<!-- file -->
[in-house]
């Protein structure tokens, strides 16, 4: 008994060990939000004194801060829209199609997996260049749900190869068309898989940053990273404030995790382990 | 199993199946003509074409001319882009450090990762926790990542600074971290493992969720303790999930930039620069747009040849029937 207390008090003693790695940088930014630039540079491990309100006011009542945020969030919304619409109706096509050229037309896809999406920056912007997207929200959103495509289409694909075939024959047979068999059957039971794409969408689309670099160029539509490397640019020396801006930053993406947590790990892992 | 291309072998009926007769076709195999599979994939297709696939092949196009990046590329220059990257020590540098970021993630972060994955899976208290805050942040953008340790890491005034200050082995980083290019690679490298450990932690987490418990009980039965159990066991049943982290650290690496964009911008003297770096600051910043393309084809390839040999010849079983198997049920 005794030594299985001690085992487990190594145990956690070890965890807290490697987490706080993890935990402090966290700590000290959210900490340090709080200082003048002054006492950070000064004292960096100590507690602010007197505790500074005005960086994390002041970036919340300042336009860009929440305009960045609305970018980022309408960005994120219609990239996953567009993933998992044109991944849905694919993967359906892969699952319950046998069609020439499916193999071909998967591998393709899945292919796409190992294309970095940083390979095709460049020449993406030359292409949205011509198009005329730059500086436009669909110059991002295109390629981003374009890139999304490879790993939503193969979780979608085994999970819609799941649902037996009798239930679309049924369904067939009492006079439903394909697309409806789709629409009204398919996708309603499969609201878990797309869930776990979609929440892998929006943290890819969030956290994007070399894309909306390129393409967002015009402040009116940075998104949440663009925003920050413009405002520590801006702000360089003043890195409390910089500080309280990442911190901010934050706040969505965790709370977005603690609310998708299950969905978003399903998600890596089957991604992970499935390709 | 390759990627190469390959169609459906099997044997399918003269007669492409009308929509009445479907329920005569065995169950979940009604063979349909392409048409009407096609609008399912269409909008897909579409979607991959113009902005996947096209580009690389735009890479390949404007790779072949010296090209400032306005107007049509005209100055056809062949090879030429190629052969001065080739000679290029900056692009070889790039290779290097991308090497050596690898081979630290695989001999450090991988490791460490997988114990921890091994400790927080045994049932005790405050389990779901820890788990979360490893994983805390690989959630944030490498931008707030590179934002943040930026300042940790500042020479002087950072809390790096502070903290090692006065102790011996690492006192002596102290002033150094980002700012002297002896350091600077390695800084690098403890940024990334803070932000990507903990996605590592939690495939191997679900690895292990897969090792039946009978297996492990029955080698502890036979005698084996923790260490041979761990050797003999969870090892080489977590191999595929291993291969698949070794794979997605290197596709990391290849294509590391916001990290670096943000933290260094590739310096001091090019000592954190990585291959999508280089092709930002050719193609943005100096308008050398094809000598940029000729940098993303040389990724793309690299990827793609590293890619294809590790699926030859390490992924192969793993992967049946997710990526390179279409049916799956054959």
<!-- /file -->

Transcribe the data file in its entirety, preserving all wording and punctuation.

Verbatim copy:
[in-house]
């Protein structure tokens, strides 16, 4: 008994060990939000004194801060829209199609997996260049749900190869068309898989940053990273404030995790382990 | 199993199946003509074409001319882009450090990762926790990542600074971290493992969720303790999930930039620069747009040849029937 207390008090003693790695940088930014630039540079491990309100006011009542945020969030919304619409109706096509050229037309896809999406920056912007997207929200959103495509289409694909075939024959047979068999059957039971794409969408689309670099160029539509490397640019020396801006930053993406947590790990892992 | 291309072998009926007769076709195999599979994939297709696939092949196009990046590329220059990257020590540098970021993630972060994955899976208290805050942040953008340790890491005034200050082995980083290019690679490298450990932690987490418990009980039965159990066991049943982290650290690496964009911008003297770096600051910043393309084809390839040999010849079983198997049920 005794030594299985001690085992487990190594145990956690070890965890807290490697987490706080993890935990402090966290700590000290959210900490340090709080200082003048002054006492950070000064004292960096100590507690602010007197505790500074005005960086994390002041970036919340300042336009860009929440305009960045609305970018980022309408960005994120219609990239996953567009993933998992044109991944849905694919993967359906892969699952319950046998069609020439499916193999071909998967591998393709899945292919796409190992294309970095940083390979095709460049020449993406030359292409949205011509198009005329730059500086436009669909110059991002295109390629981003374009890139999304490879790993939503193969979780979608085994999970819609799941649902037996009798239930679309049924369904067939009492006079439903394909697309409806789709629409009204398919996708309603499969609201878990797309869930776990979609929440892998929006943290890819969030956290994007070399894309909306390129393409967002015009402040009116940075998104949440663009925003920050413009405002520590801006702000360089003043890195409390910089500080309280990442911190901010934050706040969505965790709370977005603690609310998708299950969905978003399903998600890596089957991604992970499935390709 | 390759990627190469390959169609459906099997044997399918003269007669492409009308929509009445479907329920005569065995169950979940009604063979349909392409048409009407096609609008399912269409909008897909579409979607991959113009902005996947096209580009690389735009890479390949404007790779072949010296090209400032306005107007049509005209100055056809062949090879030429190629052969001065080739000679290029900056692009070889790039290779290097991308090497050596690898081979630290695989001999450090991988490791460490997988114990921890091994400790927080045994049932005790405050389990779901820890788990979360490893994983805390690989959630944030490498931008707030590179934002943040930026300042940790500042020479002087950072809390790096502070903290090692006065102790011996690492006192002596102290002033150094980002700012002297002896350091600077390695800084690098403890940024990334803070932000990507903990996605590592939690495939191997679900690895292990897969090792039946009978297996492990029955080698502890036979005698084996923790260490041979761990050797003999969870090892080489977590191999595929291993291969698949070794794979997605290197596709990391290849294509590391916001990290670096943000933290260094590739310096001091090019000592954190990585291959999508280089092709930002050719193609943005100096308008050398094809000598940029000729940098993303040389990724793309690299990827793609590293890619294809590790699926030859390490992924192969793993992967049946997710990526390179279409049916799956054959």